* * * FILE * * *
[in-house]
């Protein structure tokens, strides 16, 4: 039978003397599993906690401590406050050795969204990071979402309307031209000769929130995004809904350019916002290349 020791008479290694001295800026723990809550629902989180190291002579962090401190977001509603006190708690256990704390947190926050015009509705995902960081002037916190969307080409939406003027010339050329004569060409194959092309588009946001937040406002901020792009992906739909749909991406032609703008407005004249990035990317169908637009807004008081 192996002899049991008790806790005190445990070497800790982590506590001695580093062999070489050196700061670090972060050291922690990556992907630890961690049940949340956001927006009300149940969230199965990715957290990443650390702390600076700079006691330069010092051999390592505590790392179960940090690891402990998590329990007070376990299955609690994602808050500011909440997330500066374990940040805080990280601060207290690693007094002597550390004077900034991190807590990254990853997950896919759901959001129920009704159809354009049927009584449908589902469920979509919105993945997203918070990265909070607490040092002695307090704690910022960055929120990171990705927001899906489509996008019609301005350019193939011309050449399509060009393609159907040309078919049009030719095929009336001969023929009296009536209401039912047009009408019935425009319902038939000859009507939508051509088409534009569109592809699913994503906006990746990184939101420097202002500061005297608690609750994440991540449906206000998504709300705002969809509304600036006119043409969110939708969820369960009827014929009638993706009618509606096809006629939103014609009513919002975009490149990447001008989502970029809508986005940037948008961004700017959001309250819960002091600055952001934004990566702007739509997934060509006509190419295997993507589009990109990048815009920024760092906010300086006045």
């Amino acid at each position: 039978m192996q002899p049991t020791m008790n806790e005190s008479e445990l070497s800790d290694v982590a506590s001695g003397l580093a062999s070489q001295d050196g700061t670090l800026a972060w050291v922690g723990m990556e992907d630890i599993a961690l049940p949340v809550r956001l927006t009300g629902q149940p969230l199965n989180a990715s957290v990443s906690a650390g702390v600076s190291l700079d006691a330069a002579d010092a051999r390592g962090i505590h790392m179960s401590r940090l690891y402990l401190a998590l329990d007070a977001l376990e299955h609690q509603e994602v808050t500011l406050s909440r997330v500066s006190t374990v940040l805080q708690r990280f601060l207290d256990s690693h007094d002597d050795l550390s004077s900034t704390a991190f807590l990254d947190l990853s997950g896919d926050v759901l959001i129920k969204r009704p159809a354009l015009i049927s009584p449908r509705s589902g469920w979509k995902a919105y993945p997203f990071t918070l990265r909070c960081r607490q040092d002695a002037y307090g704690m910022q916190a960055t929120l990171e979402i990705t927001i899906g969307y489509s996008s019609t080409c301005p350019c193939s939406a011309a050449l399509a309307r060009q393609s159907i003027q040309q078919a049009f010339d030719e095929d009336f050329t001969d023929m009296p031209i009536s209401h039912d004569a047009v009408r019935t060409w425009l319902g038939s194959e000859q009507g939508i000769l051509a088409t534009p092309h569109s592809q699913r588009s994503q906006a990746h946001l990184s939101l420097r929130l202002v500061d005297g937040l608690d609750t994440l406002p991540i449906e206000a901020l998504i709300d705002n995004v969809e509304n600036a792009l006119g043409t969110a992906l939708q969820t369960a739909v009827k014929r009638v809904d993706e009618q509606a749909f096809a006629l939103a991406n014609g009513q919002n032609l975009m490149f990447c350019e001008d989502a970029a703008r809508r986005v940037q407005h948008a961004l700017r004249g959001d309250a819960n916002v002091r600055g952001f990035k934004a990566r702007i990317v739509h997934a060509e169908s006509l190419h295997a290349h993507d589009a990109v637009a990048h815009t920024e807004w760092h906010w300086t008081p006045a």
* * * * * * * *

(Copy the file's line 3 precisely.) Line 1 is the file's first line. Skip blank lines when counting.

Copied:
């Amino acid at each position: 039978m192996q002899p049991t020791m008790n806790e005190s008479e445990l070497s800790d290694v982590a506590s001695g003397l580093a062999s070489q001295d050196g700061t670090l800026a972060w050291v922690g723990m990556e992907d630890i599993a961690l049940p949340v809550r956001l927006t009300g629902q149940p969230l199965n989180a990715s957290v990443s906690a650390g702390v600076s190291l700079d006691a330069a002579d010092a051999r390592g962090i505590h790392m179960s401590r940090l690891y402990l401190a998590l329990d007070a977001l376990e299955h609690q509603e994602v808050t500011l406050s909440r997330v500066s006190t374990v940040l805080q708690r990280f601060l207290d256990s690693h007094d002597d050795l550390s004077s900034t704390a991190f807590l990254d947190l990853s997950g896919d926050v759901l959001i129920k969204r009704p159809a354009l015009i049927s009584p449908r509705s589902g469920w979509k995902a919105y993945p997203f990071t918070l990265r909070c960081r607490q040092d002695a002037y307090g704690m910022q916190a960055t929120l990171e979402i990705t927001i899906g969307y489509s996008s019609t080409c301005p350019c193939s939406a011309a050449l399509a309307r060009q393609s159907i003027q040309q078919a049009f010339d030719e095929d009336f050329t001969d023929m009296p031209i009536s209401h039912d004569a047009v009408r019935t060409w425009l319902g038939s194959e000859q009507g939508i000769l051509a088409t534009p092309h569109s592809q699913r588009s994503q906006a990746h946001l990184s939101l420097r929130l202002v500061d005297g937040l608690d609750t994440l406002p991540i449906e206000a901020l998504i709300d705002n995004v969809e509304n600036a792009l006119g043409t969110a992906l939708q969820t369960a739909v009827k014929r009638v809904d993706e009618q509606a749909f096809a006629l939103a991406n014609g009513q919002n032609l975009m490149f990447c350019e001008d989502a970029a703008r809508r986005v940037q407005h948008a961004l700017r004249g959001d309250a819960n916002v002091r600055g952001f990035k934004a990566r702007i990317v739509h997934a060509e169908s006509l190419h295997a290349h993507d589009a990109v637009a990048h815009t920024e807004w760092h906010w300086t008081p006045a």